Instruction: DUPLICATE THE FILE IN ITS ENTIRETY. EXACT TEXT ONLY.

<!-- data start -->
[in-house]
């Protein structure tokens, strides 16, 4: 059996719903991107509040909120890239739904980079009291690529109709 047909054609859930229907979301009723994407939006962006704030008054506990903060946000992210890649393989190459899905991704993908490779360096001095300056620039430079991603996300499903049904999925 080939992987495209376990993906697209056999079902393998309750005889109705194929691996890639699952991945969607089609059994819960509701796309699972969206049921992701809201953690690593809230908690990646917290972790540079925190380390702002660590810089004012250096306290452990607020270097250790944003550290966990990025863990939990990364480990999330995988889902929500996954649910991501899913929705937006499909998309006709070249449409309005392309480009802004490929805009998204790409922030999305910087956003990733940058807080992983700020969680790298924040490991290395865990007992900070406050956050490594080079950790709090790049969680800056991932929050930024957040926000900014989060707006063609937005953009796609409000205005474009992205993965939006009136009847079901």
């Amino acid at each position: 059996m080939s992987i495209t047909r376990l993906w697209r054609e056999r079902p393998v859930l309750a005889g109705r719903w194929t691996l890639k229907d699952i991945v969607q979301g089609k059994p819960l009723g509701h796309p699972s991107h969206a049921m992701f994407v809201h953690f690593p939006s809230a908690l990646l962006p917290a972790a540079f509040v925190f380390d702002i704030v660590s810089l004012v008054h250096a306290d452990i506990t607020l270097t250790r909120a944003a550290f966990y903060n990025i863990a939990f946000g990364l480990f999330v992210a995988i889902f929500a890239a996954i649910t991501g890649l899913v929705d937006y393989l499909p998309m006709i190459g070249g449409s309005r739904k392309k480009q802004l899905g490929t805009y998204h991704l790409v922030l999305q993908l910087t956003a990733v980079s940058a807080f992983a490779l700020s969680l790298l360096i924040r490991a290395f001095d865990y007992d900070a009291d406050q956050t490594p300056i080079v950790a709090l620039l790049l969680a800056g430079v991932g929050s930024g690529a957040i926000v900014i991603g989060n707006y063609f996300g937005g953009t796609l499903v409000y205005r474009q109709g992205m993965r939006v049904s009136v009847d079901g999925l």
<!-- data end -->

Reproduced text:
[in-house]
């Protein structure tokens, strides 16, 4: 059996719903991107509040909120890239739904980079009291690529109709 047909054609859930229907979301009723994407939006962006704030008054506990903060946000992210890649393989190459899905991704993908490779360096001095300056620039430079991603996300499903049904999925 080939992987495209376990993906697209056999079902393998309750005889109705194929691996890639699952991945969607089609059994819960509701796309699972969206049921992701809201953690690593809230908690990646917290972790540079925190380390702002660590810089004012250096306290452990607020270097250790944003550290966990990025863990939990990364480990999330995988889902929500996954649910991501899913929705937006499909998309006709070249449409309005392309480009802004490929805009998204790409922030999305910087956003990733940058807080992983700020969680790298924040490991290395865990007992900070406050956050490594080079950790709090790049969680800056991932929050930024957040926000900014989060707006063609937005953009796609409000205005474009992205993965939006009136009847079901």
């Amino acid at each position: 059996m080939s992987i495209t047909r376990l993906w697209r054609e056999r079902p393998v859930l309750a005889g109705r719903w194929t691996l890639k229907d699952i991945v969607q979301g089609k059994p819960l009723g509701h796309p699972s991107h969206a049921m992701f994407v809201h953690f690593p939006s809230a908690l990646l962006p917290a972790a540079f509040v925190f380390d702002i704030v660590s810089l004012v008054h250096a306290d452990i506990t607020l270097t250790r909120a944003a550290f966990y903060n990025i863990a939990f946000g990364l480990f999330v992210a995988i889902f929500a890239a996954i649910t991501g890649l899913v929705d937006y393989l499909p998309m006709i190459g070249g449409s309005r739904k392309k480009q802004l899905g490929t805009y998204h991704l790409v922030l999305q993908l910087t956003a990733v980079s940058a807080f992983a490779l700020s969680l790298l360096i924040r490991a290395f001095d865990y007992d900070a009291d406050q956050t490594p300056i080079v950790a709090l620039l790049l969680a800056g430079v991932g929050s930024g690529a957040i926000v900014i991603g989060n707006y063609f996300g937005g953009t796609l499903v409000y205005r474009q109709g992205m993965r939006v049904s009136v009847d079901g999925l």